How is the sports community reacting?
Many sports commentators have been quick to call the move ‘narcissistic’, ‘diva behaviour’, fuelled by ‘entitlement’ while rather uncreatively comparing her behaviour to that of other women in the spotlight who have reacted emotionally in the face of media attention.
Such narratives have led to thousands of tweets about the way the media scrutinises women – particularly women of colour – when they speak out about mental health.
Many fellow players view the conferences as part of the job, a (sometimes uncomfortable) element of being a tennis player that is an opportunity for PR and to keep viewers interested.
Some of the most supportive responses came from fellow athletes across various sports.
Serena Williams, who notoriously lost to Osaka in the 2018 US Open, offered her support, backing the decision to prioritise mental health over the sports competitions stating, ‘I wish I could give [Naomi] a hug because I know what it’s like.’
Tennis Legend Billie Jean King, NBA star Steph Curry, Olympic medallist Usain Bolt and several NFL players have all taken to social media to support Osaka’s decision.
Why is mental health in sport a neglected topic?
Discussions about mental health have become more commonplace in schools, in the workplace, and in media – but sport is one industry where conversations about mental health are only now gaining significant traction.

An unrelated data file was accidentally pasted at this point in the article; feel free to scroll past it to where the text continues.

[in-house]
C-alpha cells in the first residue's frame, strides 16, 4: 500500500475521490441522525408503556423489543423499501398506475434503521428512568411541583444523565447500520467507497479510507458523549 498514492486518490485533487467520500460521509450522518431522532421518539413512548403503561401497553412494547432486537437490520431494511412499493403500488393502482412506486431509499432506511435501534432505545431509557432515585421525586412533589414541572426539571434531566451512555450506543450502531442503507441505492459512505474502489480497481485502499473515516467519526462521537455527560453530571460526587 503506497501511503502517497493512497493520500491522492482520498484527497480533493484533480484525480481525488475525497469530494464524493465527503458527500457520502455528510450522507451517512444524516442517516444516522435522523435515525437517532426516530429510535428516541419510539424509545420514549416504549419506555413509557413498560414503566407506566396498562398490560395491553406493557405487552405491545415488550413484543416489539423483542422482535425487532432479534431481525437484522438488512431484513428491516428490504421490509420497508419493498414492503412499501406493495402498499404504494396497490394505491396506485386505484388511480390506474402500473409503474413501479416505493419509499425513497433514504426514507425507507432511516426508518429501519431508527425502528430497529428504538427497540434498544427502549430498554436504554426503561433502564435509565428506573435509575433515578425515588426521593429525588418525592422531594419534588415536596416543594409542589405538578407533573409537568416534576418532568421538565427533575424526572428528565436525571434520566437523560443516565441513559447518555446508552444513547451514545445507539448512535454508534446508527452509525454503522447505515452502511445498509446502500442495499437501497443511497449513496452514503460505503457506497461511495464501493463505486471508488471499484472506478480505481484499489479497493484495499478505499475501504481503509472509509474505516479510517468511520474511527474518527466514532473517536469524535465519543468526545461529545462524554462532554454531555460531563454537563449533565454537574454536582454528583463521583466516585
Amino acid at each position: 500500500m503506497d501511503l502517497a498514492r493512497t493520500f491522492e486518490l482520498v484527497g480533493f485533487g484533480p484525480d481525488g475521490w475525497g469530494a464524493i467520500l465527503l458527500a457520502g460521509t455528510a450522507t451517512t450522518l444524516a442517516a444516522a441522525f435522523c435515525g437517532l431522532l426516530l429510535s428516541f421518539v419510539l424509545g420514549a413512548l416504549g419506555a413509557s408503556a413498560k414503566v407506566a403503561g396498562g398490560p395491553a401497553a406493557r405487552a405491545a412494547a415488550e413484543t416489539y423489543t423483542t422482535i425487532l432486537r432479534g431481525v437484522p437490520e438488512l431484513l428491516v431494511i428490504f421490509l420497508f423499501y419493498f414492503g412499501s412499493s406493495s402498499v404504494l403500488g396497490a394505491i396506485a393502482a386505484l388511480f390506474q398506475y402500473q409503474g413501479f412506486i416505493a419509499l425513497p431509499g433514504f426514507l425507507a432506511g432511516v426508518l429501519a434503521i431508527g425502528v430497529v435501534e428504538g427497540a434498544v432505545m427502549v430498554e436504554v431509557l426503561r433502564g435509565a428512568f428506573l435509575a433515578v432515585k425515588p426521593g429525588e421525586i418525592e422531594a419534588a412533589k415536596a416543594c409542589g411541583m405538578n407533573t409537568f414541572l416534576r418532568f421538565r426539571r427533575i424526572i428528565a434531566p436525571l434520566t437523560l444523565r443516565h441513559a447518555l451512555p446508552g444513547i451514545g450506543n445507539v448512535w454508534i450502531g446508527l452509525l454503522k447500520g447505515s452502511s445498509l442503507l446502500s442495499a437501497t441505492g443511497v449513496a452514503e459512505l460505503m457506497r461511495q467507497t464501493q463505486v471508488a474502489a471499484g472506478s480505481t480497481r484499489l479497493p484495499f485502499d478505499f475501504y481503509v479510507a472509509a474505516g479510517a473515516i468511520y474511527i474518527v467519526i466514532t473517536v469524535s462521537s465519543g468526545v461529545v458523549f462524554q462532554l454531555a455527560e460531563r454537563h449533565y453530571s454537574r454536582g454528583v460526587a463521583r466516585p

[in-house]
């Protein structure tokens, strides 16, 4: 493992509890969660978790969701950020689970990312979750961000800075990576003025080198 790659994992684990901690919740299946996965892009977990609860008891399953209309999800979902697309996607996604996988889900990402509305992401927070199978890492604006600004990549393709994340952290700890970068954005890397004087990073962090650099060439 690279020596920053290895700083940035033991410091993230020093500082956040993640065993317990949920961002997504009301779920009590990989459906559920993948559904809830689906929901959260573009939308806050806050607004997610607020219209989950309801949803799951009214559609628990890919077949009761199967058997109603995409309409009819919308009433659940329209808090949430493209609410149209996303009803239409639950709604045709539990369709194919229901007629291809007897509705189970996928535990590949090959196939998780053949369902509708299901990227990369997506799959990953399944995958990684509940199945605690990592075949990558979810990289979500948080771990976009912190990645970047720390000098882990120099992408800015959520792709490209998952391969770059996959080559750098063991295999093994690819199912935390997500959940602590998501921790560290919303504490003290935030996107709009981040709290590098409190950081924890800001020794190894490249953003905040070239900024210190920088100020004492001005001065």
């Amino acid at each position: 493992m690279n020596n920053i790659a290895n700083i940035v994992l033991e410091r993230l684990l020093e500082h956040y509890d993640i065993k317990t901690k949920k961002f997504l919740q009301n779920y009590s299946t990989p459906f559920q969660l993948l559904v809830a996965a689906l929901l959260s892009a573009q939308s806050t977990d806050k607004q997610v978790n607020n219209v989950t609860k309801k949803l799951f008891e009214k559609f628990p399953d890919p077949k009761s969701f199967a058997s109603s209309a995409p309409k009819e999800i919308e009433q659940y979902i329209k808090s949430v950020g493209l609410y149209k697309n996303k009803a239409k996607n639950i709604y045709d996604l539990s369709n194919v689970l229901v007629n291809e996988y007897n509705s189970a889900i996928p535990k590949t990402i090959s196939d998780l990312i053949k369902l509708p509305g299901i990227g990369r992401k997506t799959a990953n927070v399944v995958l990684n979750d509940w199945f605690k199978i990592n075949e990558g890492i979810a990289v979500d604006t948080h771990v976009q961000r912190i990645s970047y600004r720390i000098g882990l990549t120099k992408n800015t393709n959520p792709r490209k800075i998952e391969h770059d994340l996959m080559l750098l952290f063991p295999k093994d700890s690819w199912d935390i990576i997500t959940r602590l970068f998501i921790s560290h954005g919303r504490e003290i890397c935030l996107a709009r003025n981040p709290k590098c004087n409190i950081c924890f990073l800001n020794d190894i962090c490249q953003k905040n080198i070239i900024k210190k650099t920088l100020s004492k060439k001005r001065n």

Perhaps this is because we take for granted the physical fitness and focused mentality required of professional athletes, assuming that these capabilities are an accurate reflection of their mental state.
But athletes aren’t the superhumans we often view them as. In fact, studies have shown that athletes who compete in individual-player sports over team sports are more likely to suffer from anxiety or depression due to intense pressure.
Even so, English Premier League football is dealing with its own issues with players mental health. Despite the No Room For Racism campaign being promoted on match days, players are continuously subjected to racial abuse online and on the pitch.
The harassment and threats – which seem to worsen after poor individual performance, or a game lost – have led players to temporarily boycott social media platforms to draw attention to the issue.
Will anything change?
In true Gen-Z fashion, Naomi Osaka has been a strong advocate for social change, supporting Black Lives Matter and promoting women’s role in sport. It should come as no surprise that she would eventually become an advocate for mental health.
Considering that speaking out about personal mental health is viewed as a brave move in most cases, it is shocking to see this type of divided response to her announcement.
However, Osaka’s exit from the tournament due to the mental stress of obligatory media engagement has left a few sports journalists wondering if they are in fact the ‘bad guys.’
It’s raised questions about the way interviews are conducted – immediately after a win/loss with full responsibility on the player to speak on performance rather than a manager – may not be appropriate.
This could mean imminent changes to the nature of interview timings, content of questions, and the attitudes of journalists.
In football, police investigations have been carried out to identify those responsible for sending racial abuse. On one occasion eight arrests were made.
It’s obvious that organisations are beginning to take seriously the issues that come with playing professional sport. So, when the highest paid female athlete in the world starts discussing mental health openly, it’s likely the world will listen.
We’ll have to see if the ball starts rolling when it comes to athletes and mental wellbeing.